Malaria cases high at Yeboah Asuamah SHS, impedes academic work

By Jerry Azanduna || Contributor
Education Malaria cases high at Yeboah Asuamah SHS, impedes academic work
JUN 22, 2022 LISTEN

The ordeal of students at the Yeboah Asuamah Senior High School has become unbearable as they struggle with high malaria infections in the school. Many of the students are not able to participate in effective academic work due to frequent infections of malaria.

The school with a boarding population of 626 has more of its students including staff on admission at the Nsuta Health Center treating malaria and this has however been affecting effective academic work and other extra curriculum activities.

Students in the school have over the years been suffering from this particular issue and efforts by the school authorities to address the problems always prove futile.

This reporter in its quest to find out why most of the students were missing from the school revealed that the school is a potential ground for high malaria infections.

A visit to the school by this reporter on Tuesday at Nsuta in the Techiman South Municipality indicates that Yeboah Asuamah SHS was a community-led initiative school established in 2011 and was absorbed by government in 2013. Since then, the school has not been given any attention when it comes to infrastructural development.

At the boys and girls' dormitories which is a community-led initiative also revealed that students do not have beds to mount their mosquito nets to sleep in and due to this, students put their mattresses on the bare floor under the mercy of mosquitoes.

Mr Kuffour Kalid Abdullah, Headmaster of the School confirmed and expressed worry over the situations which keep persisting over the years affecting academic progress.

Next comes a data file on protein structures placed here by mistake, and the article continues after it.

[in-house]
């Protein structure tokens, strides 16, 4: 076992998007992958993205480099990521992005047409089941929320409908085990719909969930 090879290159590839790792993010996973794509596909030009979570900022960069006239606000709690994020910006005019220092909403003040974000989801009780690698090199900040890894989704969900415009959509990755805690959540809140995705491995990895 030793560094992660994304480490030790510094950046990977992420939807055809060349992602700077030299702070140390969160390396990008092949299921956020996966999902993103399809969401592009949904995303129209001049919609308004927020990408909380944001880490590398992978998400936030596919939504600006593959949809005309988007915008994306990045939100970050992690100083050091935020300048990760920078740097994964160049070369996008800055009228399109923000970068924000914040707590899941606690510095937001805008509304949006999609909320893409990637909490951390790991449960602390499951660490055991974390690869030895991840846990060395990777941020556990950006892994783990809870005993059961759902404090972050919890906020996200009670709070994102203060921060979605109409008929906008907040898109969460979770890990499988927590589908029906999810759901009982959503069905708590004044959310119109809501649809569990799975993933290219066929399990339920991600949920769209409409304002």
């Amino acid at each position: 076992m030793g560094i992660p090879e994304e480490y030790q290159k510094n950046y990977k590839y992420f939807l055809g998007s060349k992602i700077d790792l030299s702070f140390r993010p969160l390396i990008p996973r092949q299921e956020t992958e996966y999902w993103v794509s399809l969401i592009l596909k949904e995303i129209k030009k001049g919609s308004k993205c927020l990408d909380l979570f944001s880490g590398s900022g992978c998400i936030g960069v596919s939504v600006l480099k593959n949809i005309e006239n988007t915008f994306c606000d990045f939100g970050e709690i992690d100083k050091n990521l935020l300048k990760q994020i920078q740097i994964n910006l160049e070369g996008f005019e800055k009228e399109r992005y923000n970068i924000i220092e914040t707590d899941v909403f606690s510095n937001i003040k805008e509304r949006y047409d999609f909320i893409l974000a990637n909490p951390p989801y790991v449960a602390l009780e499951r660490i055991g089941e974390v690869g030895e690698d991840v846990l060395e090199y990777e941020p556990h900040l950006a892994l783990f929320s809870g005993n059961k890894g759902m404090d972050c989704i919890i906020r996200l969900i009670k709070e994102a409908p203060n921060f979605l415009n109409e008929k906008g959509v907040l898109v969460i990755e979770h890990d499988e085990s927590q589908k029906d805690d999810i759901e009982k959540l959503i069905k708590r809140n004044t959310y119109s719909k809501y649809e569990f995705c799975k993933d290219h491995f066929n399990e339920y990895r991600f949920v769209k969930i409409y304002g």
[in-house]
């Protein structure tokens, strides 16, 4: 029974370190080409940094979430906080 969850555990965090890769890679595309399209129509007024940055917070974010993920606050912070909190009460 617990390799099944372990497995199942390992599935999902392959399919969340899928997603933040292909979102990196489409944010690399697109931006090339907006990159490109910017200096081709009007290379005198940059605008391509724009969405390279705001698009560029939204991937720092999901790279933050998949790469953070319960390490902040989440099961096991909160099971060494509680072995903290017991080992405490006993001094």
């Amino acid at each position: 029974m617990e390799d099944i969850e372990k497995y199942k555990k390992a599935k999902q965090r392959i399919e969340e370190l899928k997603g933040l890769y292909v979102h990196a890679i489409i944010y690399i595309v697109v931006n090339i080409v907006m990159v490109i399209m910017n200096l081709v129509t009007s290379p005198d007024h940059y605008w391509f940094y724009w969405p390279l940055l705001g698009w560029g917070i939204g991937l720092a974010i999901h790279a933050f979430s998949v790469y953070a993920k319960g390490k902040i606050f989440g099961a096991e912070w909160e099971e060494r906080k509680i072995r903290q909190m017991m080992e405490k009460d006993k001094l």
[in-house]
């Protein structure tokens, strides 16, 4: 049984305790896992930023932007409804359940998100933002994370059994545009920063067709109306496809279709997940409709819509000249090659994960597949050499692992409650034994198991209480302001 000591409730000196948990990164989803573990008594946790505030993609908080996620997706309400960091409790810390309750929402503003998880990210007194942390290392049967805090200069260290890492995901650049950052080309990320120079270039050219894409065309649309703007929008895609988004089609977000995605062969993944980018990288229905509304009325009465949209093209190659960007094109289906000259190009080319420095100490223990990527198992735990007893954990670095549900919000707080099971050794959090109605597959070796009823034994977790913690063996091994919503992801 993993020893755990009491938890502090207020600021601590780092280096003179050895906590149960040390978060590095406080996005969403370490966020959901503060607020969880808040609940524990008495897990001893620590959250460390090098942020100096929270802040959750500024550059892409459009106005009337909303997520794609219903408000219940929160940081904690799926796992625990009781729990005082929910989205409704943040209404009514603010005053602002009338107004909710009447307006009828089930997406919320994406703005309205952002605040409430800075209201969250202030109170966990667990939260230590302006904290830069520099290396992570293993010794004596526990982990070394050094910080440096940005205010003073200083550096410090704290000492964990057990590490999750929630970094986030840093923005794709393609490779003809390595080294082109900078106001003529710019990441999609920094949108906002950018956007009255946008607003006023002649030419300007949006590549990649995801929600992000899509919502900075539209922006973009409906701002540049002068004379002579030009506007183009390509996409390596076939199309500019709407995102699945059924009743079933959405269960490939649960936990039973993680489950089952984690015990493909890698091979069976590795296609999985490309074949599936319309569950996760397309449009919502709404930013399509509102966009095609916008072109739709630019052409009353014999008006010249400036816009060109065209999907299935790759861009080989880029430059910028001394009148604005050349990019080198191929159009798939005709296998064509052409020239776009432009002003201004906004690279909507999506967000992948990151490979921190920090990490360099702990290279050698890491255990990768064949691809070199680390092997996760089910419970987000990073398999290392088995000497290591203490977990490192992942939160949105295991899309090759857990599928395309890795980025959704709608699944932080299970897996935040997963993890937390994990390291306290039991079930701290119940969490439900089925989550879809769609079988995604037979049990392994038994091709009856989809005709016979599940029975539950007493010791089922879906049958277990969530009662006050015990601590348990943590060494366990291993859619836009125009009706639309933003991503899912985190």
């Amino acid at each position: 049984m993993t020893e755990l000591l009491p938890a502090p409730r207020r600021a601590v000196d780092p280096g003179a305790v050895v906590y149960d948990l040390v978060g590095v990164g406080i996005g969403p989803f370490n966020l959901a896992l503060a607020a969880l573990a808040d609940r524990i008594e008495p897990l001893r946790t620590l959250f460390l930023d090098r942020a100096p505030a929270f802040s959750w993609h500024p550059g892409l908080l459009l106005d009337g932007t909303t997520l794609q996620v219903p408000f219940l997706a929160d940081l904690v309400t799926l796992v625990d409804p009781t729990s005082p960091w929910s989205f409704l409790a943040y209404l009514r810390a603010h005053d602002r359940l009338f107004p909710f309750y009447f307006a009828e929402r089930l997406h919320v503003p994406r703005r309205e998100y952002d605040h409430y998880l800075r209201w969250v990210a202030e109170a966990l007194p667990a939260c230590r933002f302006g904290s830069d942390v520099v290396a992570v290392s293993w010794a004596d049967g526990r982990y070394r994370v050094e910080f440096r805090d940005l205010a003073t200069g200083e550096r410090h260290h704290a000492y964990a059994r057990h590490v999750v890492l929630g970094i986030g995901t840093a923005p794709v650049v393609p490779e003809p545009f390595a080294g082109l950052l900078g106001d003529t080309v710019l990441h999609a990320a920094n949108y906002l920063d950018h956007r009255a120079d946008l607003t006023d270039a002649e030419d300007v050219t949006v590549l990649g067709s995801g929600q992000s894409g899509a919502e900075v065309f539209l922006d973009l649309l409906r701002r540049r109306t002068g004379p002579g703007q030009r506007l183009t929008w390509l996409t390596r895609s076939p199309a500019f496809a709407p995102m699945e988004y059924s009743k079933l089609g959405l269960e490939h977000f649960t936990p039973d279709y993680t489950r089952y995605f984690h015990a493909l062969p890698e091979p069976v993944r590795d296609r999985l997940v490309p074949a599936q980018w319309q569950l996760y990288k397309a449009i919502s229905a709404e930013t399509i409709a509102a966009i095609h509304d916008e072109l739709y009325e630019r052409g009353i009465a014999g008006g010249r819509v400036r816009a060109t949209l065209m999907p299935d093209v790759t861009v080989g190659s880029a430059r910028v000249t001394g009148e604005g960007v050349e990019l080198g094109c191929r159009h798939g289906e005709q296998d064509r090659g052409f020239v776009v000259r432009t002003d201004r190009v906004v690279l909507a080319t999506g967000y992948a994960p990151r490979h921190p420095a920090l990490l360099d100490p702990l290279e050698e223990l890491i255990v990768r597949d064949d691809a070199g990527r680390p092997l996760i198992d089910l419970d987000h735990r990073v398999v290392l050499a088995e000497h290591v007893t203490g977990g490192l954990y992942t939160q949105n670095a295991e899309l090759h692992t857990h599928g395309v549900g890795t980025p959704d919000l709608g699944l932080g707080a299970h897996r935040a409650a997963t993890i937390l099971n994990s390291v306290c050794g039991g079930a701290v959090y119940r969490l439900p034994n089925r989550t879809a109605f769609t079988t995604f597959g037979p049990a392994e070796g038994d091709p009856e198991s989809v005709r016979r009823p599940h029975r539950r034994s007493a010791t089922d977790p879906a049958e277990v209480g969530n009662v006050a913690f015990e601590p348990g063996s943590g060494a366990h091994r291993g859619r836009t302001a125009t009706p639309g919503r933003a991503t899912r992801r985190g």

Mr Abdullah lamented that the school is currently overpopulated due to inadequate infrastructure including classroom blocks, dormitories, staff common room, a dining hall and an assembly hall to help facilitate the smooth running of academic work.

Mr Abdullah mentioned that most of the structures including the improvised dining hall, teachers' common room seen on the compound were community-led initiatives. He indicated that government has not yet given the school the needed infrastructure to operate well.

He told this reporter that the school is currently in-dying need of a six-unit classroom block to house most of the classes. He expressed fear about how to accommodate next year’s admissions since the school does not have enough space among other things.

In an effort to address the school's problems, the headmaster hinted that a committee has been set to meet the Deputy Minister for Local Government and Rural Development who doubles as Member of Parliament for the area Mr Martin Adjie Mensah-Korsah on the issue with the hope that something good could come out.

“In view of this am optimistic about the school’s potential to produce good human resources to contribute to building the country and that the need to support it growth would be a favour to the state and the Ghanaian community.

“The School has 270 boys and 356 girls studying various programmes including general arts, business, agriculture, science and home economics”, he hinted.

Speaking to some affected students, Master Eric Amoanteng Senior, Godfred Amoah, Justice Eli and Issaka Amadu both first years from the General Arts department who had just returned from hospital and could not attend classes due to the malaria infection noted that the issue is affecting their academic work and needs immediate attention from stakeholders.

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